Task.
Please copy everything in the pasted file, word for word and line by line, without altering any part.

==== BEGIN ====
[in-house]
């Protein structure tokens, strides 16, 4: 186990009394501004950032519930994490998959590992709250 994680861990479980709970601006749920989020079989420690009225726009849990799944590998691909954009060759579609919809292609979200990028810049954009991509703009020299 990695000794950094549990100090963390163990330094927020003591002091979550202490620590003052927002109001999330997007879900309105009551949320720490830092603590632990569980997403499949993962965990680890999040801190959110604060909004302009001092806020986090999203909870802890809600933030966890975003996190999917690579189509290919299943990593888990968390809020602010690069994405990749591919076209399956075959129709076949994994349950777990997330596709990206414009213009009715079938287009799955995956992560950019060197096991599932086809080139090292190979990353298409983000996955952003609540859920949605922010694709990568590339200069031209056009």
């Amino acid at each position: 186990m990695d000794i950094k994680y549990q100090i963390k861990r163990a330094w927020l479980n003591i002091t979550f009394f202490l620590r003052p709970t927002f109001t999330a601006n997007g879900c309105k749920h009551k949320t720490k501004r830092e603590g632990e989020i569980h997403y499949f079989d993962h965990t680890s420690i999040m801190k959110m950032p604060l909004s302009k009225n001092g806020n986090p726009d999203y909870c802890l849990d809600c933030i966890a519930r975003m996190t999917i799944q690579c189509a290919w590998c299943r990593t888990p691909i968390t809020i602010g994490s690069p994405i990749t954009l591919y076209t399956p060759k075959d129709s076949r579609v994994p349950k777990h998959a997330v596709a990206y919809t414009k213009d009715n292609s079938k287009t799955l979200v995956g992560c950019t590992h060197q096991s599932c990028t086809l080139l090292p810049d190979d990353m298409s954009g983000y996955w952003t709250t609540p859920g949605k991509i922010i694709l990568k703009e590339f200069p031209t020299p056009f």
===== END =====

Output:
[in-house]
């Protein structure tokens, strides 16, 4: 186990009394501004950032519930994490998959590992709250 994680861990479980709970601006749920989020079989420690009225726009849990799944590998691909954009060759579609919809292609979200990028810049954009991509703009020299 990695000794950094549990100090963390163990330094927020003591002091979550202490620590003052927002109001999330997007879900309105009551949320720490830092603590632990569980997403499949993962965990680890999040801190959110604060909004302009001092806020986090999203909870802890809600933030966890975003996190999917690579189509290919299943990593888990968390809020602010690069994405990749591919076209399956075959129709076949994994349950777990997330596709990206414009213009009715079938287009799955995956992560950019060197096991599932086809080139090292190979990353298409983000996955952003609540859920949605922010694709990568590339200069031209056009």
């Amino acid at each position: 186990m990695d000794i950094k994680y549990q100090i963390k861990r163990a330094w927020l479980n003591i002091t979550f009394f202490l620590r003052p709970t927002f109001t999330a601006n997007g879900c309105k749920h009551k949320t720490k501004r830092e603590g632990e989020i569980h997403y499949f079989d993962h965990t680890s420690i999040m801190k959110m950032p604060l909004s302009k009225n001092g806020n986090p726009d999203y909870c802890l849990d809600c933030i966890a519930r975003m996190t999917i799944q690579c189509a290919w590998c299943r990593t888990p691909i968390t809020i602010g994490s690069p994405i990749t954009l591919y076209t399956p060759k075959d129709s076949r579609v994994p349950k777990h998959a997330v596709a990206y919809t414009k213009d009715n292609s079938k287009t799955l979200v995956g992560c950019t590992h060197q096991s599932c990028t086809l080139l090292p810049d190979d990353m298409s954009g983000y996955w952003t709250t609540p859920g949605k991509i922010i694709l990568k703009e590339f200069p031209t020299p056009f």